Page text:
House bill aims to freeze solar energy standard
House Bill 332, which has passed in the North Carolina House, would freeze North Carolina’s Renewable Energy and Energy Efficiency Portfolio Standard.
This standard, enacted in 2007, requires utility companies like Duke Energy to sell more renewable energy each year. The act has a goal of 12.5 percent by 2021 but will remain at six percent if the bill is passed.
North Carolina is currently the top state for solar energy capacity in the southeast and fourth in the nation. Mary Maclean Asbill, senior attorney at the Southern Environmental Law Center in Chapel Hill, said in an email that clean renewable energy has benefited North Carolina immensely, bringing 24,000 jobs to the state.
“This bill is job-killing legislation. The exact opposite of what this General Assembly says is its main mission,” she said.
The bill contains an additional measure that would decrease the size of solar farms eligible for standard contracts with utility companies.
Currently, solar companies larger than five megawatts have to negotiate a rate with utility companies, while smaller farms are given a standard contract. Under House Bill 332, the qualifying size of farms would be lowered to 100 kilowatts.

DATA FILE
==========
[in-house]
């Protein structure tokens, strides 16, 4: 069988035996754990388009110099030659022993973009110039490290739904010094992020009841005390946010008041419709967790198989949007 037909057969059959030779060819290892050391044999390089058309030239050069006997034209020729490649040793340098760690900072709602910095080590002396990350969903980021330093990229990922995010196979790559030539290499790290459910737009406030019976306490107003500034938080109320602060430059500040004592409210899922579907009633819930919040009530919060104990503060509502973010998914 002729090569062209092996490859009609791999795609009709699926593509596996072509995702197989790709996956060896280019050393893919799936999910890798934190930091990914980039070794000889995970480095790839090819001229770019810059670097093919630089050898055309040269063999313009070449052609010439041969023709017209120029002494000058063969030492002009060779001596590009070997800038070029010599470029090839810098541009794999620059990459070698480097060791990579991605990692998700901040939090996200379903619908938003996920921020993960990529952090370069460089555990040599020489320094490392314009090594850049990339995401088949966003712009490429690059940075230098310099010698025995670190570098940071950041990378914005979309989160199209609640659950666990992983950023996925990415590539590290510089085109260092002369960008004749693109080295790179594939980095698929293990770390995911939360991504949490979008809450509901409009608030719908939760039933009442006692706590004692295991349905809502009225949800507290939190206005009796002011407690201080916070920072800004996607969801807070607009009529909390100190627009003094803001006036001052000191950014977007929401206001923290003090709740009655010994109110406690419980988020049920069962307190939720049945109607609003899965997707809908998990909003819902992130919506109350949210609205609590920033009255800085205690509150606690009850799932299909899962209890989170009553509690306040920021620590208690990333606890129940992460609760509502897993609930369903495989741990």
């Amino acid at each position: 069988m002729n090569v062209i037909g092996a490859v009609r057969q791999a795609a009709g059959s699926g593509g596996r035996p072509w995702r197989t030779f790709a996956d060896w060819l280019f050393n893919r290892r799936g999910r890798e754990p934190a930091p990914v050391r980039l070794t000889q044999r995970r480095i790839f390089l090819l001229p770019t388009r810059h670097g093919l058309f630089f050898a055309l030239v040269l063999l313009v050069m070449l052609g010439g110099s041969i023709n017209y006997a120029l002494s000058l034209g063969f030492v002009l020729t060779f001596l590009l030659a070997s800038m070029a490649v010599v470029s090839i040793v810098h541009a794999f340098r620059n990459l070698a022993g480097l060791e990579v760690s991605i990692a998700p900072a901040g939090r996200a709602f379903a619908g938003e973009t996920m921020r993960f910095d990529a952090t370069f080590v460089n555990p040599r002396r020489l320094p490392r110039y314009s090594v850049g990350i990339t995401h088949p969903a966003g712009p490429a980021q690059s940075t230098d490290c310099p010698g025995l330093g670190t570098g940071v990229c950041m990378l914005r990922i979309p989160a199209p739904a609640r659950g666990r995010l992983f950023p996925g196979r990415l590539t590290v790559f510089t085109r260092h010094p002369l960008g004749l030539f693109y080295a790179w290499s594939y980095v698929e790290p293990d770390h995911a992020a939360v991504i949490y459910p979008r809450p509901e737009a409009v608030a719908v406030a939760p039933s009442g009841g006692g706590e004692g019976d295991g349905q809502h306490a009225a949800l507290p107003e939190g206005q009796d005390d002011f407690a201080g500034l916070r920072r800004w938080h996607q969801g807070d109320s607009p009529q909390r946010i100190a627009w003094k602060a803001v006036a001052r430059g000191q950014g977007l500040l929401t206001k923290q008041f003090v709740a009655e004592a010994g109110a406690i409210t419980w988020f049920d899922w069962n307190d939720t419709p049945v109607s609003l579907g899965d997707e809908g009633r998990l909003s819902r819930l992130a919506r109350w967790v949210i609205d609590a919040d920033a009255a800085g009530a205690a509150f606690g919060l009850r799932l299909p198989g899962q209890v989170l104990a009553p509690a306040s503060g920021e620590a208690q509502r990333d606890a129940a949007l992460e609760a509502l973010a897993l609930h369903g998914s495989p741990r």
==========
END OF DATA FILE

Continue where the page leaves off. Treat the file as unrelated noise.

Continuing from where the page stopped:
Monica Embrey, a climate and energy campaigner for Greenpeace USA, said solar companies are less likely to build in North Carolina without the protection of a fixed rate since most companies must sell through Duke Energy, which has a legal utility monopoly in most of the state.
“The company has to negotiate with Duke Energy how much they’ll get paid for their farming,” she said. “And these are small mom and pop companies.”
Without the required increase each year, Embrey said it is unlikely that utility companies like Duke Energy will pursue clean energy.
“Right now Duke Energy is overwhelmingly dirty fossil fuels and nuclear power plants,” she said.
As the company moves away from depending on coal, Embrey said they will replace it with natural gas instead of solar energy.
The bill is supported by those who believe that the 2007 RPS mandate wrongfully forces utility companies to use high cost energy sources and increases consumers’ energy bills in order to subsidize the solar industry.
Mitch Kokai, spokesman at the John Locke Foundation, said in an email that the bill scales back the 2007 high cost energy mandate.
“There’s no good reason for ratepayers or taxpayers to be forced to subsidize any particular industry,” he said.
“If the solar companies depend on government handouts for their survival, then they should be allowed to disappear along with the mandate.”